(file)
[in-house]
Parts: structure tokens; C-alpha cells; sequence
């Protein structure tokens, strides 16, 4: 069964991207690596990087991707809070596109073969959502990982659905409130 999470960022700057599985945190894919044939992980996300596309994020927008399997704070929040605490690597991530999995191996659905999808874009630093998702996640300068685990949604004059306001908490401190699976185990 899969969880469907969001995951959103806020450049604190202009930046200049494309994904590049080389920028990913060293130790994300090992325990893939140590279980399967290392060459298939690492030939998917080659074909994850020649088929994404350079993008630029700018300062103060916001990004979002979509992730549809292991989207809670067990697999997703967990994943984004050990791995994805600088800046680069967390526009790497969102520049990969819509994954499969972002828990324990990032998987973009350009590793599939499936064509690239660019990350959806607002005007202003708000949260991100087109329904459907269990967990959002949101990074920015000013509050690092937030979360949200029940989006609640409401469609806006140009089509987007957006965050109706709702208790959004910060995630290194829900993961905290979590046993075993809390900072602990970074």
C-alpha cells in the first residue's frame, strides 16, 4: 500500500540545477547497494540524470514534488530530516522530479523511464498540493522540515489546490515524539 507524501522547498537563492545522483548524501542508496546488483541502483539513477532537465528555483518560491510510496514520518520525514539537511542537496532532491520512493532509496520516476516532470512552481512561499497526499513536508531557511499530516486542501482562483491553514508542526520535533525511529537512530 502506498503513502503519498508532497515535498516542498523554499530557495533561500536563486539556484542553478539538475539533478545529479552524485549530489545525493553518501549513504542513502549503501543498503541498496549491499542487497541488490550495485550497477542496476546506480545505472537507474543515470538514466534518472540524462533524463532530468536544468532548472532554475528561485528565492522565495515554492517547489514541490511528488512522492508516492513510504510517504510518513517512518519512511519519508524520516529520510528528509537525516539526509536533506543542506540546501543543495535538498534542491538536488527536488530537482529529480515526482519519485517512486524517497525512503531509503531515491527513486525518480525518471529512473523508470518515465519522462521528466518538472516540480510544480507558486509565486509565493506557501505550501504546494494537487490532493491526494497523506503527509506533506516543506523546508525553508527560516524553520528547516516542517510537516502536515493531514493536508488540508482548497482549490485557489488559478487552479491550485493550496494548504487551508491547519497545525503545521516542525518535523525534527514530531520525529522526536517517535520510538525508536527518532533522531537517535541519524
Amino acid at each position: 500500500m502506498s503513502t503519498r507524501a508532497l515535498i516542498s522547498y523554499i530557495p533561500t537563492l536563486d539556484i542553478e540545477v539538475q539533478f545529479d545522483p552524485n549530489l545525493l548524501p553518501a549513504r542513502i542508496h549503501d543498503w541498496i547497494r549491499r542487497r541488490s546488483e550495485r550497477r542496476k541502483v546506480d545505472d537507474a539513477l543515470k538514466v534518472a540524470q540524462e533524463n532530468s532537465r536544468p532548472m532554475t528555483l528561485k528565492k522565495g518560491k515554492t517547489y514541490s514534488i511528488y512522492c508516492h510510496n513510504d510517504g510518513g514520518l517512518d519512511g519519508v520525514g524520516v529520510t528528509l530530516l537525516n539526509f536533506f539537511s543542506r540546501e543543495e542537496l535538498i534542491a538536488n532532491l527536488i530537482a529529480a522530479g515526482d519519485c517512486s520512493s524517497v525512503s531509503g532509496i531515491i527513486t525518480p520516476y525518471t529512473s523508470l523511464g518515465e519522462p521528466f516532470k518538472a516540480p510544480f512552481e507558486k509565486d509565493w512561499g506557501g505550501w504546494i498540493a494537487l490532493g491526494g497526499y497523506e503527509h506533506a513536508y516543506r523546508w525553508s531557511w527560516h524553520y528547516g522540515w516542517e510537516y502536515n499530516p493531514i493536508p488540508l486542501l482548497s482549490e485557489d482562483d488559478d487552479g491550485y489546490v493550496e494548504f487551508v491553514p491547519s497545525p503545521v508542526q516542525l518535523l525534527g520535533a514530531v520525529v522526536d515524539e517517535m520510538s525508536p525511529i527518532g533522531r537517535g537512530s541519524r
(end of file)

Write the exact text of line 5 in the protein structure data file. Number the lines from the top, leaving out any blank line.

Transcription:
Amino acid at each position: 500500500m502506498s503513502t503519498r507524501a508532497l515535498i516542498s522547498y523554499i530557495p533561500t537563492l536563486d539556484i542553478e540545477v539538475q539533478f545529479d545522483p552524485n549530489l545525493l548524501p553518501a549513504r542513502i542508496h549503501d543498503w541498496i547497494r549491499r542487497r541488490s546488483e550495485r550497477r542496476k541502483v546506480d545505472d537507474a539513477l543515470k538514466v534518472a540524470q540524462e533524463n532530468s532537465r536544468p532548472m532554475t528555483l528561485k528565492k522565495g518560491k515554492t517547489y514541490s514534488i511528488y512522492c508516492h510510496n513510504d510517504g510518513g514520518l517512518d519512511g519519508v520525514g524520516v529520510t528528509l530530516l537525516n539526509f536533506f539537511s543542506r540546501e543543495e542537496l535538498i534542491a538536488n532532491l527536488i530537482a529529480a522530479g515526482d519519485c517512486s520512493s524517497v525512503s531509503g532509496i531515491i527513486t525518480p520516476y525518471t529512473s523508470l523511464g518515465e519522462p521528466f516532470k518538472a516540480p510544480f512552481e507558486k509565486d509565493w512561499g506557501g505550501w504546494i498540493a494537487l490532493g491526494g497526499y497523506e503527509h506533506a513536508y516543506r523546508w525553508s531557511w527560516h524553520y528547516g522540515w516542517e510537516y502536515n499530516p493531514i493536508p488540508l486542501l482548497s482549490e485557489d482562483d488559478d487552479g491550485y489546490v493550496e494548504f487551508v491553514p491547519s497545525p503545521v508542526q516542525l518535523l525534527g520535533a514530531v520525529v522526536d515524539e517517535m520510538s525508536p525511529i527518532g533522531r537517535g537512530s541519524r